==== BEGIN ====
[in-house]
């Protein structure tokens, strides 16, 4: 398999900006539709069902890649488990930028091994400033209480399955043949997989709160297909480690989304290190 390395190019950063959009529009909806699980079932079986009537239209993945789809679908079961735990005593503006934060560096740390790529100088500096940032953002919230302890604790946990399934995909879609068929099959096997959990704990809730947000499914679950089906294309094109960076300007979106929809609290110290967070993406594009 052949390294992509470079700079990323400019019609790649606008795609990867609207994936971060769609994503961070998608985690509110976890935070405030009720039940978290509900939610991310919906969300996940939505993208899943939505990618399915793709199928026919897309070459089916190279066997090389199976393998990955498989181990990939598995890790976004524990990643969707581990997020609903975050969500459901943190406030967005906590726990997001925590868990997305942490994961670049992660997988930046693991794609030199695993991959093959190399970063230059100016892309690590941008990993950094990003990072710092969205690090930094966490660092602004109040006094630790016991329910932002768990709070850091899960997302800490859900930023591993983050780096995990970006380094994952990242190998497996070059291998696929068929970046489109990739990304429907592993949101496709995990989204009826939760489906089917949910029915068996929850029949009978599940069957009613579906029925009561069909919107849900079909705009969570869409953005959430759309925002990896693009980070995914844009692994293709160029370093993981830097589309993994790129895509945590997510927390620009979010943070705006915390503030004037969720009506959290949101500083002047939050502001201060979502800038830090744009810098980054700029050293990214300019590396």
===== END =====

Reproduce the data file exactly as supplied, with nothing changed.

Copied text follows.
[in-house]
């Protein structure tokens, strides 16, 4: 398999900006539709069902890649488990930028091994400033209480399955043949997989709160297909480690989304290190 390395190019950063959009529009909806699980079932079986009537239209993945789809679908079961735990005593503006934060560096740390790529100088500096940032953002919230302890604790946990399934995909879609068929099959096997959990704990809730947000499914679950089906294309094109960076300007979106929809609290110290967070993406594009 052949390294992509470079700079990323400019019609790649606008795609990867609207994936971060769609994503961070998608985690509110976890935070405030009720039940978290509900939610991310919906969300996940939505993208899943939505990618399915793709199928026919897309070459089916190279066997090389199976393998990955498989181990990939598995890790976004524990990643969707581990997020609903975050969500459901943190406030967005906590726990997001925590868990997305942490994961670049992660997988930046693991794609030199695993991959093959190399970063230059100016892309690590941008990993950094990003990072710092969205690090930094966490660092602004109040006094630790016991329910932002768990709070850091899960997302800490859900930023591993983050780096995990970006380094994952990242190998497996070059291998696929068929970046489109990739990304429907592993949101496709995990989204009826939760489906089917949910029915068996929850029949009978599940069957009613579906029925009561069909919107849900079909705009969570869409953005959430759309925002990896693009980070995914844009692994293709160029370093993981830097589309993994790129895509945590997510927390620009979010943070705006915390503030004037969720009506959290949101500083002047939050502001201060979502800038830090744009810098980054700029050293990214300019590396």